The following are excerpts from the diary of Sasaki Hachiro, born in 1922, who was drafted as a student soldier from the Imperial University Tokyo in December 1943 and volunteered to be a tokkotai pilot of February 20, 1945. He died on his kamikaze mission less than three months later, April 14, 1945.

We entered Kamikochi and greeted the Hodaka mountain peaks in the morning. Leaves of larch and birch are reflecting the morning sun and it is like looking at a scroll painting. I found my absolute authority here. If man did not posses a political nature, I would not mind sacrificing my life for this absolute authority [beauty and nature]. (April 4, 1940).

I prefer to think that “inevitability” is more important than “necessity.” One must always strive for stirb und werde! [“die and become!” or growth through death]. I am truly grateful for being aliveWe cannot detach ourselves from the present condition. It is in Welt sein [the presence in the universe] of Heidegger The most important thing is the freedom of will, freedom of spirit, amidst the chaos at present Blind obedience without free will is not an answer to our chaos. Chaos is not so simple as to be resolved by a Führer. (November 1, 1940)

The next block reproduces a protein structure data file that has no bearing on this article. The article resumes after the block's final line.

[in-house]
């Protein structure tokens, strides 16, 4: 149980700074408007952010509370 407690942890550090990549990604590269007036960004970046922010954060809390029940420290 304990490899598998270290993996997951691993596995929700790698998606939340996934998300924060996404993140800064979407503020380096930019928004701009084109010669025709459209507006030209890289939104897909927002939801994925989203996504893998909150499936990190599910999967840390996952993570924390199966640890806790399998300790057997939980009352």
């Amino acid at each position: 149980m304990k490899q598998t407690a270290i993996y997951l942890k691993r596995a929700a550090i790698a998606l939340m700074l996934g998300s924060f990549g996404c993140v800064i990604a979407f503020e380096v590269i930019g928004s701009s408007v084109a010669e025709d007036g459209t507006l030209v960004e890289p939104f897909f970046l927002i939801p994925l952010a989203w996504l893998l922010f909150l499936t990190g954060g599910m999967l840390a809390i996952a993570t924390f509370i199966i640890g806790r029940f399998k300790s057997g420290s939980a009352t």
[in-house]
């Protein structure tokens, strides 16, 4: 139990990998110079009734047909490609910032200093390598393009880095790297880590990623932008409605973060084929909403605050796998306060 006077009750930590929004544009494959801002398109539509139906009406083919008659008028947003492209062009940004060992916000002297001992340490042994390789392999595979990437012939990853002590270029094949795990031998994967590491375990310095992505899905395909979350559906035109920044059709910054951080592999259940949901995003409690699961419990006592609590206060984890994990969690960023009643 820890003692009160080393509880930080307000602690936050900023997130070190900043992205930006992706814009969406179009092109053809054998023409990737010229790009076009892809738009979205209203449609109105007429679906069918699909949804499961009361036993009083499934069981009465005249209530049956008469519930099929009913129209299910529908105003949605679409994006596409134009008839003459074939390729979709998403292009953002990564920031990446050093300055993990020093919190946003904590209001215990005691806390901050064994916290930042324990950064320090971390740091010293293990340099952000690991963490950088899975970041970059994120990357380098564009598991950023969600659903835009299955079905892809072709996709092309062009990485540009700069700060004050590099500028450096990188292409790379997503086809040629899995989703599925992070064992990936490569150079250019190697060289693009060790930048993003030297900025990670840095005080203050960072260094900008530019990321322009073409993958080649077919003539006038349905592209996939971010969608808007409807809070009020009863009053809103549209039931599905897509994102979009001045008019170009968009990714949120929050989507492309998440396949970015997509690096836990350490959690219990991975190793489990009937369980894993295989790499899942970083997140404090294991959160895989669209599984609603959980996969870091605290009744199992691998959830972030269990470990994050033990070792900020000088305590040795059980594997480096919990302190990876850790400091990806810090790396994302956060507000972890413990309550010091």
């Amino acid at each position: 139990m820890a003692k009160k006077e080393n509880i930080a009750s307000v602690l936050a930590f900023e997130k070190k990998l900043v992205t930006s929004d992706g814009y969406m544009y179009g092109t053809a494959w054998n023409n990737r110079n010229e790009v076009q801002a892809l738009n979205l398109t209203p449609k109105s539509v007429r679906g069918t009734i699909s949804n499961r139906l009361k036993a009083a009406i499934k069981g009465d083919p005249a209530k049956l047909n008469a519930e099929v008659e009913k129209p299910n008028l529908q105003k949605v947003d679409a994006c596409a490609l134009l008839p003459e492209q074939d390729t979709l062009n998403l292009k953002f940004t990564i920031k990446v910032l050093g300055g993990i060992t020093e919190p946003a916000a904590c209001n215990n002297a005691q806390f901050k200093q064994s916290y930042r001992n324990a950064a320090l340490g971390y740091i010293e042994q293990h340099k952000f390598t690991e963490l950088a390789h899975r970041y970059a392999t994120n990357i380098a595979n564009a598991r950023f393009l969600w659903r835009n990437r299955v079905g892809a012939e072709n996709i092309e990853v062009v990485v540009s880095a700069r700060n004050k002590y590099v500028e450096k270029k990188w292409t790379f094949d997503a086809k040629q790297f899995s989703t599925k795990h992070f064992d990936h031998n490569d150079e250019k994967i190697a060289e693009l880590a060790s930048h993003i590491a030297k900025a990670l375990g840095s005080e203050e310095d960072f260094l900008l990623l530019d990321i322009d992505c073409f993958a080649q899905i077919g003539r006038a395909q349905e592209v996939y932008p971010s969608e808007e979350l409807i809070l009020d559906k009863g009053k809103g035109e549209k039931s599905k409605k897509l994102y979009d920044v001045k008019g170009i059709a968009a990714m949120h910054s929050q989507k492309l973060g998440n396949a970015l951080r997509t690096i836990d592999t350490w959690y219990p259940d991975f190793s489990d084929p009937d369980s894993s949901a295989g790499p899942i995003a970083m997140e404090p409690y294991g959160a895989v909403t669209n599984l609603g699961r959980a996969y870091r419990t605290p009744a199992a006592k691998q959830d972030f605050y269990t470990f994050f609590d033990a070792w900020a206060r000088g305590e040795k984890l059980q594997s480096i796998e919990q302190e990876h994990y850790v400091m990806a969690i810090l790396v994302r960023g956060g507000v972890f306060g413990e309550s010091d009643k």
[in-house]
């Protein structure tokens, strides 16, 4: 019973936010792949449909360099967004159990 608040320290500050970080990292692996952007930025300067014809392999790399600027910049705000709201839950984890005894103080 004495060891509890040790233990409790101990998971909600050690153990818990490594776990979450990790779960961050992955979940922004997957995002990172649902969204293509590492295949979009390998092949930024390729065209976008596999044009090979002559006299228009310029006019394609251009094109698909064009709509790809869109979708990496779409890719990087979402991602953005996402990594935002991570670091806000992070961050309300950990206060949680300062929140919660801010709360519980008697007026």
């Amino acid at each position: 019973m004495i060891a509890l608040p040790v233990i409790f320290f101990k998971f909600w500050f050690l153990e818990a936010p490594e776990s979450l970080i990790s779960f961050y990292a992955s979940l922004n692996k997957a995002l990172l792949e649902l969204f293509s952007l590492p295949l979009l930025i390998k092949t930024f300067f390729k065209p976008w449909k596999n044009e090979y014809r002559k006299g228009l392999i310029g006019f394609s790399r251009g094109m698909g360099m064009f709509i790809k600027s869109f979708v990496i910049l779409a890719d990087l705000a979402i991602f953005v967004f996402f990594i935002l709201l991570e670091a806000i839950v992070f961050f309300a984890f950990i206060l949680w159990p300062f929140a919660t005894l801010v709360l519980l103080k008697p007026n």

Zwei Seelen wohnen ach in mein[em] Herz! (Ah, two soulsreside in my heart!] After all I am just a human being. Sometimes my chest pounds with excitement when I think of the day I will fly into the sky. I trained my mind and body as hard as I could and am anxious for the day I can use them to their full capacity in fighting. I think my life and death belong to the mission. Yet, at other times, I envy those science majors who remain at home [exempt from the draft]. Or, I think of those fellows who did not pass the draft examination as “having managed cleverly.”I feel like a fool to be proud of my fitness as a pilot. Those who skillfully escaped by not qualifying in the examination and took shelter in bookkeeping, engineering, and medical tasks must be the real clever ones. One of my souls looks to heaven, while the other is attracted to the earth. I wish to enter the Navy as soon as possible so that I can devote myself to the task. I hope that the days when I am tormented by stupid thoughts will pass quickly.

* * *

Born in Tokyo in 1922, Hayashi Tadao attended the prestigious Third Higher School in Kyoto and then the Imperial University of Kyoto; he was drafted as a student soldier in 1943. He became a Navy Air Force pilot, but was shot down by an American fighter plane that took off from an aircraft carrier he had sighted, two days after the Allied Forces had delivered the Potsdam Declaration to Japan.

Death is immoral and to live is absolutely moral.

(June 2, 1944)

I feel that I have to accept the fate of my generation to fight in the war and die. I call it “fate,” since we have to go to the battlefield to die without being able to express our opinions, criticize and argue pros and cons of issues, and behave with principles, that is, after being deprived of my own agency.To die in the war, to die at the demand of the nation—I have no intention whatsoever to praise it; it is a great tragedy.

(Oct. 12, 1941)